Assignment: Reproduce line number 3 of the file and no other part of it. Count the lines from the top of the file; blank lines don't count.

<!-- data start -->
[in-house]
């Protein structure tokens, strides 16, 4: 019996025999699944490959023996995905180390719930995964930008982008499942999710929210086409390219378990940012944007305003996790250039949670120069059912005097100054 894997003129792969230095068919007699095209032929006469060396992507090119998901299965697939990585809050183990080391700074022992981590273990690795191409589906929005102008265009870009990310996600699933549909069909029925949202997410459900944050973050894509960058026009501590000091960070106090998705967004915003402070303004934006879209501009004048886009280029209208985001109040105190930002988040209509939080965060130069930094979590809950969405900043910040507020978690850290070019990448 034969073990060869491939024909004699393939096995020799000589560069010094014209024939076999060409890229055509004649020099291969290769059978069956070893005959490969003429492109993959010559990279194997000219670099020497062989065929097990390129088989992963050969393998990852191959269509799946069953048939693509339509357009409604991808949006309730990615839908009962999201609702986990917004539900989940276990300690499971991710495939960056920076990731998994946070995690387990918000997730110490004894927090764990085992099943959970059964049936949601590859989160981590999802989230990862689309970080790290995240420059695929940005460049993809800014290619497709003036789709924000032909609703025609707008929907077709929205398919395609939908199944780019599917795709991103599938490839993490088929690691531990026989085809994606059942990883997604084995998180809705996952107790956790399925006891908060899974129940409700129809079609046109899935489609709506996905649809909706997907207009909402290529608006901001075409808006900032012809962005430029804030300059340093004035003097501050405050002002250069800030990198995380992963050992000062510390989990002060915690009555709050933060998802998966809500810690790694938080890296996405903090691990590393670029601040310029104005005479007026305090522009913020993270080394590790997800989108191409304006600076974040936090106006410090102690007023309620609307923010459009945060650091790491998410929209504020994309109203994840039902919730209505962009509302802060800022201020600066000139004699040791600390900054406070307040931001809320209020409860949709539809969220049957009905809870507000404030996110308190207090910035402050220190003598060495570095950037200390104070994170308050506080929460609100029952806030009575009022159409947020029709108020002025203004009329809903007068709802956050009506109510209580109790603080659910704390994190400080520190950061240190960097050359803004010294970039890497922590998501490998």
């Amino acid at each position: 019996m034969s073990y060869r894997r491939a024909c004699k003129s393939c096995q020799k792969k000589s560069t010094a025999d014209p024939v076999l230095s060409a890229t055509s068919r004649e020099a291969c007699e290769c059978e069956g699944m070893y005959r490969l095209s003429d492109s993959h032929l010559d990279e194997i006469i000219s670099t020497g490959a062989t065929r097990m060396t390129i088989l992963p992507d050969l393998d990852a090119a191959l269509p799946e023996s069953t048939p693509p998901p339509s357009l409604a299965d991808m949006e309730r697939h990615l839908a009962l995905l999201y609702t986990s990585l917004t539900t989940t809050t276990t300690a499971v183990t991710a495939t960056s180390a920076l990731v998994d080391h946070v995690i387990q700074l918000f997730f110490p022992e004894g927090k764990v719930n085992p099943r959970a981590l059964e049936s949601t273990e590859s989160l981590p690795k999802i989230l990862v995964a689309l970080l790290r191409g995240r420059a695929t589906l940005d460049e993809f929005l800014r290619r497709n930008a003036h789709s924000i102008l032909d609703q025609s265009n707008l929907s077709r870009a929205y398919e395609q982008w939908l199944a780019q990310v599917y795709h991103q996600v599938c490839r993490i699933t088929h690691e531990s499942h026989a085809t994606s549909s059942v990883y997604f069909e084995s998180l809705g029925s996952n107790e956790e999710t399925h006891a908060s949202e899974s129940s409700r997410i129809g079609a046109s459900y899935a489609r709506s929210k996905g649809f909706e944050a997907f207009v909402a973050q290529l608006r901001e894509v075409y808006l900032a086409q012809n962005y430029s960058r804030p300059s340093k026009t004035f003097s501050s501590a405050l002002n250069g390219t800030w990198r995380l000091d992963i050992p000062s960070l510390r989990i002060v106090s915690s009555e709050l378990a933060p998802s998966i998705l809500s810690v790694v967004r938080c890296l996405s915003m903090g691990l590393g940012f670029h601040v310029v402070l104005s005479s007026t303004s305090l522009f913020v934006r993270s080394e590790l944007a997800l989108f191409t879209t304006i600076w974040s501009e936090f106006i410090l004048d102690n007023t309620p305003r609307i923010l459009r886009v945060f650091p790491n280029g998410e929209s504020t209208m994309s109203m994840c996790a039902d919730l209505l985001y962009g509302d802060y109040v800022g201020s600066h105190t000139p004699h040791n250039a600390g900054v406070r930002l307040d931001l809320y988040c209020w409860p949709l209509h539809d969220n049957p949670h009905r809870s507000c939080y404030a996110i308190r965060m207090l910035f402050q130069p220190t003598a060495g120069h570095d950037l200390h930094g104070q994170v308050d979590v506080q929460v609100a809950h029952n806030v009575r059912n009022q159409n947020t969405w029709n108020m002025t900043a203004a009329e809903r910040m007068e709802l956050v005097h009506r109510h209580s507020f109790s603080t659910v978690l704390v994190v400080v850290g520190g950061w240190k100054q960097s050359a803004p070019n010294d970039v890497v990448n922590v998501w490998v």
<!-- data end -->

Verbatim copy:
């Amino acid at each position: 019996m034969s073990y060869r894997r491939a024909c004699k003129s393939c096995q020799k792969k000589s560069t010094a025999d014209p024939v076999l230095s060409a890229t055509s068919r004649e020099a291969c007699e290769c059978e069956g699944m070893y005959r490969l095209s003429d492109s993959h032929l010559d990279e194997i006469i000219s670099t020497g490959a062989t065929r097990m060396t390129i088989l992963p992507d050969l393998d990852a090119a191959l269509p799946e023996s069953t048939p693509p998901p339509s357009l409604a299965d991808m949006e309730r697939h990615l839908a009962l995905l999201y609702t986990s990585l917004t539900t989940t809050t276990t300690a499971v183990t991710a495939t960056s180390a920076l990731v998994d080391h946070v995690i387990q700074l918000f997730f110490p022992e004894g927090k764990v719930n085992p099943r959970a981590l059964e049936s949601t273990e590859s989160l981590p690795k999802i989230l990862v995964a689309l970080l790290r191409g995240r420059a695929t589906l940005d460049e993809f929005l800014r290619r497709n930008a003036h789709s924000i102008l032909d609703q025609s265009n707008l929907s077709r870009a929205y398919e395609q982008w939908l199944a780019q990310v599917y795709h991103q996600v599938c490839r993490i699933t088929h690691e531990s499942h026989a085809t994606s549909s059942v990883y997604f069909e084995s998180l809705g029925s996952n107790e956790e999710t399925h006891a908060s949202e899974s129940s409700r997410i129809g079609a046109s459900y899935a489609r709506s929210k996905g649809f909706e944050a997907f207009v909402a973050q290529l608006r901001e894509v075409y808006l900032a086409q012809n962005y430029s960058r804030p300059s340093k026009t004035f003097s501050s501590a405050l002002n250069g390219t800030w990198r995380l000091d992963i050992p000062s960070l510390r989990i002060v106090s915690s009555e709050l378990a933060p998802s998966i998705l809500s810690v790694v967004r938080c890296l996405s915003m903090g691990l590393g940012f670029h601040v310029v402070l104005s005479s007026t303004s305090l522009f913020v934006r993270s080394e590790l944007a997800l989108f191409t879209t304006i600076w974040s501009e936090f106006i410090l004048d102690n007023t309620p305003r609307i923010l459009r886009v945060f650091p790491n280029g998410e929209s504020t209208m994309s109203m994840c996790a039902d919730l209505l985001y962009g509302d802060y109040v800022g201020s600066h105190t000139p004699h040791n250039a600390g900054v406070r930002l307040d931001l809320y988040c209020w409860p949709l209509h539809d969220n049957p949670h009905r809870s507000c939080y404030a996110i308190r965060m207090l910035f402050q130069p220190t003598a060495g120069h570095d950037l200390h930094g104070q994170v308050d979590v506080q929460v609100a809950h029952n806030v009575r059912n009022q159409n947020t969405w029709n108020m002025t900043a203004a009329e809903r910040m007068e709802l956050v005097h009506r109510h209580s507020f109790s603080t659910v978690l704390v994190v400080v850290g520190g950061w240190k100054q960097s050359a803004p070019n010294d970039v890497v990448n922590v998501w490998v």